Revolutionary Y-90 Treatment at Silver Cross Targets Liver Tumors
Metastatic colon cancer is a frightening diagnosis, but a revolutionary treatment at Silver Cross Hospital in New Lenox is giving hope – and delivering promising results – to patients like Linda Poteracki.
Poteracki and her husband, Ken, are retirees who like to keep busy. They enjoy traveling and spending time with their nine grandchildren. But in August 2017, things changed when Linda was diagnosed with colon cancer.
“It was a shock because I’ve done everything the doctors told me to do,” she said. “Being a former medical secretary you learn different things, and I knew the signs to look for.”
Her symptoms started out with a stomach ache, and then she started feeling pain in her side. After an appointment to her primary care physician, a CT scan showed colon cancer that had metastasized to her liver. (Colon cancer most often spreads to the liver, but it can also spread to other places like the lungs, brain, lining of the abdominal cavity, or to distant lymph nodes.)
Poteracki was referred to Dr. Mylene Remo, a medical oncologist on staff at Silver Cross, who recommended chemotherapy. She had five rounds of chemotherapy in October. Then in January, Dr. Reza Gamagami, general surgeon with the Midwest Institute for Robotic Surgery at Silver Cross Hospital, successfully removed the tumor from her colon.
But that still left tumors in her liver. Fortunately, interventional radiologist Dr. Ashish Vyas said Poteracki would be a good candidate for selective internal radiation therapy (SIRT), or Y-90. The treatment gets its name because it uses the radioactive element Y-90 to kill cancer cells.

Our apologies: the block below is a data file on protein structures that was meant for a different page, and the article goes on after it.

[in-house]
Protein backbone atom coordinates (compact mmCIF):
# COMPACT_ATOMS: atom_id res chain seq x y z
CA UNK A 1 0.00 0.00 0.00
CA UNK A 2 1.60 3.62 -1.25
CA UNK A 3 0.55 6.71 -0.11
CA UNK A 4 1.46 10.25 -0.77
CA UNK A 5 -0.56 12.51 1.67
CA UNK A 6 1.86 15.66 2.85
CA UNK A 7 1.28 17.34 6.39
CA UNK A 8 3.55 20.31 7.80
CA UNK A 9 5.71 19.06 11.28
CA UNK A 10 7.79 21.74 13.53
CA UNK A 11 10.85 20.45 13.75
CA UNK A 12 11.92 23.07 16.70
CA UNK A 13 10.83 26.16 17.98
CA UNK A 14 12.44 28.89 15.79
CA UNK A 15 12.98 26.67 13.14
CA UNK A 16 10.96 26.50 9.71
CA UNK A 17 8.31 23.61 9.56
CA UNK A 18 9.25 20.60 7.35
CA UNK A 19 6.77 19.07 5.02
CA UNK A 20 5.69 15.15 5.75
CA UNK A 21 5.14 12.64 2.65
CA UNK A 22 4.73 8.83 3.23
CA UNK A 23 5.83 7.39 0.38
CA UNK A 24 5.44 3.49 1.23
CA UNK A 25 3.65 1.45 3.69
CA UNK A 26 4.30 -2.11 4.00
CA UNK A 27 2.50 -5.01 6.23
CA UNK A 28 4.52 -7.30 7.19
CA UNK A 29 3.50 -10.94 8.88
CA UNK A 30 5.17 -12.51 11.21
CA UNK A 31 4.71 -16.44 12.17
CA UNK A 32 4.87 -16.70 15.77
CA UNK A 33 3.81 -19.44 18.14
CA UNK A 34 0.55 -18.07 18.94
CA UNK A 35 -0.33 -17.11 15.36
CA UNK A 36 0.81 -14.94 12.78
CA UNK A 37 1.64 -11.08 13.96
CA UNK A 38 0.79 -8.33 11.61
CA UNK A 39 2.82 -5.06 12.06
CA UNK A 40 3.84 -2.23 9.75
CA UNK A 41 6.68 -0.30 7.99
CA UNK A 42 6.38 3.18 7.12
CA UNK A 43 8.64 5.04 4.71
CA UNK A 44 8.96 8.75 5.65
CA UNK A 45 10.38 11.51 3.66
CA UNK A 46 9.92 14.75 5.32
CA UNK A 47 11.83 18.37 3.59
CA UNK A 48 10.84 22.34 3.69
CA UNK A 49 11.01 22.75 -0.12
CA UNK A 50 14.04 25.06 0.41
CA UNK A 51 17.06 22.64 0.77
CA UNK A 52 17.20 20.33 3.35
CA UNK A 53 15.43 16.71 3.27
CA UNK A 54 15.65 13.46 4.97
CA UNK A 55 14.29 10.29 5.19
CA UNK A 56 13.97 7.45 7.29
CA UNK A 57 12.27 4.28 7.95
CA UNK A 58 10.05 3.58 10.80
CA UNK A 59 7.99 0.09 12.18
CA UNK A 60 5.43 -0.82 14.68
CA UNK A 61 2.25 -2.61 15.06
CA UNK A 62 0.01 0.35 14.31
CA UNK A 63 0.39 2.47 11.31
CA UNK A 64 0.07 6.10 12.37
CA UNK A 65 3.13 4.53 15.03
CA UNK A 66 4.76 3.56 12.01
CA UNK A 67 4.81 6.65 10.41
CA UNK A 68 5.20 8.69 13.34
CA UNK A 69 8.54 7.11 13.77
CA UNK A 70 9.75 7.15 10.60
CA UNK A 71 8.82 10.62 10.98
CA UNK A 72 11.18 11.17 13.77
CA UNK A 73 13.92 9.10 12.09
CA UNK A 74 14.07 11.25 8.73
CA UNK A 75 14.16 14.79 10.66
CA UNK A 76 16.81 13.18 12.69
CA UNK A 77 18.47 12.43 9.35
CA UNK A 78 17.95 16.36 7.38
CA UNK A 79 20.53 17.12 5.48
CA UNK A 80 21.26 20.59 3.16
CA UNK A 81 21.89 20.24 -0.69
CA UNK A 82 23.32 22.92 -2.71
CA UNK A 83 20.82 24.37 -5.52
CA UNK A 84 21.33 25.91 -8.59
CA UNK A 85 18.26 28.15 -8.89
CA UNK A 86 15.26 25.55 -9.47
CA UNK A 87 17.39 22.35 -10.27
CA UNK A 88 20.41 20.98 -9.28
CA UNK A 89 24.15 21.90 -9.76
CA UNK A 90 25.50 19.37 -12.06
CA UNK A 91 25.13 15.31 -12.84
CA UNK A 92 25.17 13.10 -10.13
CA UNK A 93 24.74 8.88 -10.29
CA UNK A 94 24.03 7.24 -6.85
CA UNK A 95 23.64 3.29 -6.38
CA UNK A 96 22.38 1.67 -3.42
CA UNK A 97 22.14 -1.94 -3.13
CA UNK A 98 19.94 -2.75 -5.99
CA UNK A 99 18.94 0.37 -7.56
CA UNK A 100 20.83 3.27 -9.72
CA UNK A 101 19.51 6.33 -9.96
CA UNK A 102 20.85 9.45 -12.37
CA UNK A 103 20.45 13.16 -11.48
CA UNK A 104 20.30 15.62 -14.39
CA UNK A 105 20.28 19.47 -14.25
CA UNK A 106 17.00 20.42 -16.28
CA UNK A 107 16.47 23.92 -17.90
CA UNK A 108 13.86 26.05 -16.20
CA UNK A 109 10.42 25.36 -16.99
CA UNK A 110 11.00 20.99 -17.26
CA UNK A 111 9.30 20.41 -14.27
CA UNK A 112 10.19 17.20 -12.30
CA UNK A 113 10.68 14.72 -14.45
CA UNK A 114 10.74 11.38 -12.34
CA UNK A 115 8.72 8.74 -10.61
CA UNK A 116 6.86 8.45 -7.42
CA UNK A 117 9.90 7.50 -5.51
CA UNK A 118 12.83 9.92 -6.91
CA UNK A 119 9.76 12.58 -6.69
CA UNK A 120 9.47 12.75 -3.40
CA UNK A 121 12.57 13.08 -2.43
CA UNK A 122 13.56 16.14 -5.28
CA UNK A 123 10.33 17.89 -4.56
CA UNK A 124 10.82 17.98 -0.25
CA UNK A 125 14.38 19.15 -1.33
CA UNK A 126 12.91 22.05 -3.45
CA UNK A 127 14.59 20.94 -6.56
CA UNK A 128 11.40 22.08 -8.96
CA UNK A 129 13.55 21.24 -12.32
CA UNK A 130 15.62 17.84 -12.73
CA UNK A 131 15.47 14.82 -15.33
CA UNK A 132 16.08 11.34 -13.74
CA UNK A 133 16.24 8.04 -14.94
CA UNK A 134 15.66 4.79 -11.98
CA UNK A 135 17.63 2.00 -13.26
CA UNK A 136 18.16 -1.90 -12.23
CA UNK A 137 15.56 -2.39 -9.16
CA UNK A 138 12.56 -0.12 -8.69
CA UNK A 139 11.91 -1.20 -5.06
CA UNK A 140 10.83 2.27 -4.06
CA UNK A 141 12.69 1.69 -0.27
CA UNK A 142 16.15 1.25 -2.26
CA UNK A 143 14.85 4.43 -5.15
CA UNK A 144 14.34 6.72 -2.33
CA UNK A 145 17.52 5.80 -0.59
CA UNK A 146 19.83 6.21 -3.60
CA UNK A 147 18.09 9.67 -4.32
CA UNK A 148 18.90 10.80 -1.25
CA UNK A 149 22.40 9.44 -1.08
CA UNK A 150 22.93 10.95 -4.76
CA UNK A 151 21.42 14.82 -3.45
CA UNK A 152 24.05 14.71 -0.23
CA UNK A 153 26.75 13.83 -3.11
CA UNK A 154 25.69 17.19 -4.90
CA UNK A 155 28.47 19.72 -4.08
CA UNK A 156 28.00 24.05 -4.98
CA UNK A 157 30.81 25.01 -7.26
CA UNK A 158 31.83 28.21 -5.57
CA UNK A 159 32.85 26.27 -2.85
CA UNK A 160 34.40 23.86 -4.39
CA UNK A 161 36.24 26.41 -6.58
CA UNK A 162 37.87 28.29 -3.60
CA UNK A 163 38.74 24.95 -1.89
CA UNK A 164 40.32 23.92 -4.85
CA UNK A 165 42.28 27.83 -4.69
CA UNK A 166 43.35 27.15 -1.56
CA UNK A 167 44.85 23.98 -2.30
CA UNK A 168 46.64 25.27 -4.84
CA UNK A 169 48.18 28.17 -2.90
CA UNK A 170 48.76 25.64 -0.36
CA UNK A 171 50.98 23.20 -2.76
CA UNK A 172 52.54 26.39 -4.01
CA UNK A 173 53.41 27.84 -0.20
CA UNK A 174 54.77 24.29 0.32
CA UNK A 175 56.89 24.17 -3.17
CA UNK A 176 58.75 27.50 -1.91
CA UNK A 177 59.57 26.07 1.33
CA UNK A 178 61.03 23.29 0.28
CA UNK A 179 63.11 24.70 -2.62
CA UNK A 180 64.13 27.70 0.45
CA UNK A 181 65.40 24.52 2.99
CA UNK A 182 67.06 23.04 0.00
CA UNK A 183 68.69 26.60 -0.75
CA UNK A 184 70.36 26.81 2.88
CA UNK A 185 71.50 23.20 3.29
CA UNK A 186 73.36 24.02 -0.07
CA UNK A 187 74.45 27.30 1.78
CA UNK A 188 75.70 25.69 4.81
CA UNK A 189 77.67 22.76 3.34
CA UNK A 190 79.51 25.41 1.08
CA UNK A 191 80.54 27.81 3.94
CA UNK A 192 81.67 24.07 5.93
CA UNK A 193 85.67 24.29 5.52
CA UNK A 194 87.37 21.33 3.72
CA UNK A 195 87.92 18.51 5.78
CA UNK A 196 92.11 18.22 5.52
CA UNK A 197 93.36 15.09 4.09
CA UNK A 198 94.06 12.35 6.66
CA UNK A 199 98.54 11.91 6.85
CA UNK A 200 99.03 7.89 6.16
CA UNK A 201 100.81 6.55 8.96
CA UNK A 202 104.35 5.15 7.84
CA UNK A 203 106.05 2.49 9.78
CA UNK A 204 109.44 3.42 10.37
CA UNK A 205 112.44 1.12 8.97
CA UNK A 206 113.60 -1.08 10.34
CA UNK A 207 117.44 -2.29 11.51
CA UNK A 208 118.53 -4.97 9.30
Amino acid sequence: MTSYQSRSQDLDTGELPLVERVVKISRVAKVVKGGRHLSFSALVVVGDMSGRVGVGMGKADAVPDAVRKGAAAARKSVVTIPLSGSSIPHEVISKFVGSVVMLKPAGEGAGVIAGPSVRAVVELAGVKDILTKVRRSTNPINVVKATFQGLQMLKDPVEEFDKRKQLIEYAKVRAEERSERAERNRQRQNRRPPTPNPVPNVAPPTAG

This revolutionary therapy is an FDA-approved, non-surgical treatment that uses tiny beads called microspheres to deliver radiation directly to tumors in the liver.
“After reading her scans, I reached out to her oncologist because I thought she’d be a perfect candidate for this treatment option,” Dr. Vyas said. “She received only one treatment dose to her right liver lobe, the dose of which was specific to her and her tumor burden to her liver.”
Dr. Vyas said Poteracki had an excellent response to the treatment. Just six weeks later, the tumor had shrunk by about 85 percent, and she’s had no complications or difficulty since undergoing the procedure.
“It was a very simple procedure,” Poteracki said. “I wasn’t ill or tired after.”
Poteracki especially appreciated how much time Dr. Vyas took to explain the treatment to her.
“He drew pictures of where the tumor was and walked me through everything,” she added. “He was very informative and caring; it was great. When you have any type of cancer it’s nice when they take the time to explain everything.”
Right now, Poteracki is on a different chemotherapy regime to continue to shrink the tumor.
“You have to remain positive. That’s so important,” she said. “Stay busy with friends and family. You can go home and think, ‘Why me?’ but you can’t do that because that’s going to bring you down. So you still have to live your life.”